- - Thursday, April 5, 2018


By Denis Johnson

Random House, $27, 207 pages

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The late Denis Johnson was a writer who said what was on his mind, often bluntly. When asked to name his favorite mass cultural product, he replied, “I love McDonald’s double cheeseburgers, and I don’t care if they are made of pink slime and ammonia. I eat them all the time because they’re delicious.”

He wrote directly too, and his readers, his peers, and the literary establishment loved the gritty talk and the grittier characters. His 2007 novel “Tree of Smoke” won the National Book Award and was a finalist for the Pulitzer; in 2012, another novel “Train Dreams” was also a Pulitzer Prize finalist. Last July, he was posthumously awarded the Library of Congress Prize for American Fiction. This collection of short stories is praised by such luminaries as Jonathan Franzen, Zadie Smith, George Saunders, Philip Roth, Louise Erdrich and Don DeLillo. That’s the varsity.

Denis Johnson left 20 works of fiction, poetry, non-fiction and drama. A graduate of the famous Iowa Writers Center, he’d studied with Raymond Carver, who also saw life through a lens darkly.

He confessed to one interviewer that he had no answer to what he saw as life’s essential quality, chaos: “I can’t remember very many situations where I had even the tiniest idea what the heck was going on It’s a great comfort to get out a blank sheet of paper and make a world where everybody’s just as lost as I am.”

He certainly makes that world in this book’s five short stories, the first of which gives the book its title. He traces advertising man — Bill Whitlock — (think “witless”?) around Manhattan where he’s come to receive an award.

At the dinner, just before he is to receive his medallion, Whitlock is seized by a pinched nerve in his back and a dysentery dilemma brought on by having snacked on two New York dogs with everything. He muddles through, accepts his award, and then returns to his hotel where, after a nap he wakes up pain free, and goes out and walks around the city, something Mr. Johnson’s characters are wont to do.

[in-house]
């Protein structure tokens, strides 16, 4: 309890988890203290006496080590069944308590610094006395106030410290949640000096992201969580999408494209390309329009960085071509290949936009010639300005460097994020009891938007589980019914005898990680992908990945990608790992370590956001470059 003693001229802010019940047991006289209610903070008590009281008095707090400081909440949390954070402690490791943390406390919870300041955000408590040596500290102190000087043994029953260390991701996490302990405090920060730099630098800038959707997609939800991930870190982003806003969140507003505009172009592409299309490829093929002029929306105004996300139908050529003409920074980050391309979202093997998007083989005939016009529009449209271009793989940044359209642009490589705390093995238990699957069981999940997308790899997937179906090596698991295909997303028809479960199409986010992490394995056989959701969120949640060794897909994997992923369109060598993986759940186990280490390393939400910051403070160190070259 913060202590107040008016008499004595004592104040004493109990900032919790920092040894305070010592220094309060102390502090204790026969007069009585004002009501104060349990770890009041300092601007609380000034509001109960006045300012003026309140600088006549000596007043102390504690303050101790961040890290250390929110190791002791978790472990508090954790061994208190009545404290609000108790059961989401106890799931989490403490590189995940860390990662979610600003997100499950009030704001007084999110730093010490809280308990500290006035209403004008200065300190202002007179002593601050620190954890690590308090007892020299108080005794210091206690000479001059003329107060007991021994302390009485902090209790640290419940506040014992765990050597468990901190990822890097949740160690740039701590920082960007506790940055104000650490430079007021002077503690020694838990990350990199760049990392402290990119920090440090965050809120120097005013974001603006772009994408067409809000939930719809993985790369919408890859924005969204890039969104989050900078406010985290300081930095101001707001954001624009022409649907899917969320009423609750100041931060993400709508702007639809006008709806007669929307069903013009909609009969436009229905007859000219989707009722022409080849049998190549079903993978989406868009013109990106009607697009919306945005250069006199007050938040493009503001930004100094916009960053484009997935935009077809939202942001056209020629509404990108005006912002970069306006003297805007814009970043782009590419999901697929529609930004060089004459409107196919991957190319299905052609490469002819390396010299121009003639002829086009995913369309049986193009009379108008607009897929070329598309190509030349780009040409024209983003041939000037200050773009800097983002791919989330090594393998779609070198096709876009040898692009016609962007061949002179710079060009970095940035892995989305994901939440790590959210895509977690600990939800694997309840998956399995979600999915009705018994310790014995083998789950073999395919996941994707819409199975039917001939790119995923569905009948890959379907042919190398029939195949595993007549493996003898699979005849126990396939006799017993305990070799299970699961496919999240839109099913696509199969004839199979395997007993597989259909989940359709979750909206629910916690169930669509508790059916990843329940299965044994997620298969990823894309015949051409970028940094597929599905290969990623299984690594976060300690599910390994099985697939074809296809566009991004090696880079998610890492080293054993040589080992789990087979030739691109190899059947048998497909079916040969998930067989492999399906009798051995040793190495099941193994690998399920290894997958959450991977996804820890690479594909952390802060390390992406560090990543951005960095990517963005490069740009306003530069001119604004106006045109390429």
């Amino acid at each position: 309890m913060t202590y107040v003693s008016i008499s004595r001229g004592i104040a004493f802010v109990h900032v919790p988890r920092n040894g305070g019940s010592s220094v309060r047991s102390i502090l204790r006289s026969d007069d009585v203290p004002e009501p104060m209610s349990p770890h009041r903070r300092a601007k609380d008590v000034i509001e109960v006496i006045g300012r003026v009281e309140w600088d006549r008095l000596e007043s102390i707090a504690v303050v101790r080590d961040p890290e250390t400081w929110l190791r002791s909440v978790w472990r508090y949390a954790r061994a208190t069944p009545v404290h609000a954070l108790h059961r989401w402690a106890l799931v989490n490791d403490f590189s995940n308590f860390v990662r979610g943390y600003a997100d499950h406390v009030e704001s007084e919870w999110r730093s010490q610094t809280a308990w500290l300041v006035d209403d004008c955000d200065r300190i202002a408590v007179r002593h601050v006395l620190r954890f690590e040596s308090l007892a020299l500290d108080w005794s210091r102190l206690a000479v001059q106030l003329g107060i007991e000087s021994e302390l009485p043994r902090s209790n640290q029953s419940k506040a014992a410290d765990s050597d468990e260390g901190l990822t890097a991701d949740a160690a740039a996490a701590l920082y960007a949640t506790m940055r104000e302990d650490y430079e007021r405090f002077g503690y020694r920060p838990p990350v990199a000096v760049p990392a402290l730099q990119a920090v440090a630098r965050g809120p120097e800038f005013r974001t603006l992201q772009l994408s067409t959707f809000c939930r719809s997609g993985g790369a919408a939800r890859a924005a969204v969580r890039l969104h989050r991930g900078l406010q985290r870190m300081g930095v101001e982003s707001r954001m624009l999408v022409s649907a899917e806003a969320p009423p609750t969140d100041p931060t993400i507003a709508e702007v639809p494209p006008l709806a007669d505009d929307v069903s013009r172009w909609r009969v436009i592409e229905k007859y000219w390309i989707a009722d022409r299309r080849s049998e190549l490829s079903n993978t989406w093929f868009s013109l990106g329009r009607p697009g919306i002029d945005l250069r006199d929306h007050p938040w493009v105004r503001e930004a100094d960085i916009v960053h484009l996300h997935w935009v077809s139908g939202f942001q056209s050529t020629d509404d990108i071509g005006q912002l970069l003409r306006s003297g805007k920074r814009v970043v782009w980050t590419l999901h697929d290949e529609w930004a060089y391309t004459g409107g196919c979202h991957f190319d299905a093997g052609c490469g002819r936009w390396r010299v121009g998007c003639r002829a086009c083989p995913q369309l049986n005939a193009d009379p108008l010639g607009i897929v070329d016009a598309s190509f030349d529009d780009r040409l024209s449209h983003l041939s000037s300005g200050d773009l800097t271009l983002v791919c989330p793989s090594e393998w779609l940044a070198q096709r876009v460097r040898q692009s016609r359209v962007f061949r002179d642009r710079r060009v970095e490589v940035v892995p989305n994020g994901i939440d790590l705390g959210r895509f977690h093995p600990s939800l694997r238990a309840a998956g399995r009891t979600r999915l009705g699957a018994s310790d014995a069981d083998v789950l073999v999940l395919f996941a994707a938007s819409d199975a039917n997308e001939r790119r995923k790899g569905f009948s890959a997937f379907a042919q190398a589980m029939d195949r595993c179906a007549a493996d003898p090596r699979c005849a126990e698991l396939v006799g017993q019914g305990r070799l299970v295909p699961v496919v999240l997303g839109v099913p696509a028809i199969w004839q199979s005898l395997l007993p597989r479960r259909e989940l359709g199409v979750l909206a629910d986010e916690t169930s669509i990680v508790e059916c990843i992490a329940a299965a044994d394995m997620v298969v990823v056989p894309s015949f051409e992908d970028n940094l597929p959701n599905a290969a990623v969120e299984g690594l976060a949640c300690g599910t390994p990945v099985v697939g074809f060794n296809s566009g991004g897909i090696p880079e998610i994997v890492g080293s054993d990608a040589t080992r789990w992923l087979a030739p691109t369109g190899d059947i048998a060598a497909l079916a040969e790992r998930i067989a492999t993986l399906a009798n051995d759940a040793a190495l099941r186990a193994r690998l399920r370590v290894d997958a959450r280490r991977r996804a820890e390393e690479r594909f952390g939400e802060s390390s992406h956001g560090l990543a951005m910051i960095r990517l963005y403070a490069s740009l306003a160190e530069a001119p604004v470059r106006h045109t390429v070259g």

The next short story, “The Starlight on Idaho,” is set in the former Starlight Motel on Idaho Avenue in Ukiah (“the armpit of the world”), California, which is now the Starlight Recovery Addiction Center, where one Mark Cassandra (Cass) is writing never-to-be-sent letters to his family and a passel of others from the Almighty, His arch foe Satan and the pope (“Dear Pope John Paul, Do you have two first names, or is Paul your last name, like you’re Mr. Paul.”) As that indicates, Mr. Johnson is not without humor, but the humor is most often black as well as bleak.

That Cass is in a treatment center should come as no surprise, given his family background: ” the idiot Grandma the medicated father the brother on the run and the mother and brother in prison.” However, he says to each of them, “Every time your heart beats I can feel a little something. Whether you like it or not, that’s love ” That attitude, along with the (dark) humor, the Romanticism, and the slim belief in the possibility of a better and happier life somewhere, somehow, coalesce to make Denis Johnson’s work so readably sustainable.

The other three stories the collection are equally quirky and exciting. In “Strangler Bob,” the narrator describes a fellow inmate in the county lockup as having “signal-flag ears, a chinless chin, scrunched forehead, his whole little face rushing out onto a really big nose, a regular beak — a face like a Mardi Gras mask.”

Like Raymond Carver, Denis Johnson knew whereof he wrote. He published his first book of poetry (“The Man Among Seals”) at age 19, but within two years was in a psychiatric ward, addicted to alcohol, drugs and eventually heroin. He had a stay in another psychiatric ward during the first of his three marriages.

Despite his reverence for such larger-than-life poets as Dylan Thomas and Walt Whitman, Mr. Johnson was not noticeably full of himself. He told one interviewer, “The truth is, I just write sentences.” Ah, but what fine sentences.

Readers may remember that Denis Johnson fan Philip Roth once said something similar about his own work:

“I turn sentences around. That’s my life. I write a sentence and then I turn it around. Then I look at it and I turn it around again. Then I have lunch. Then I come back in and write another sentence. Then I have tea and turn the new sentence around. Then I read the two sentences over and turn them both around. Then I lie down on my sofa and think. Then I get up and throw them out and start from the beginning.”

John Greenya is a Washington writer.

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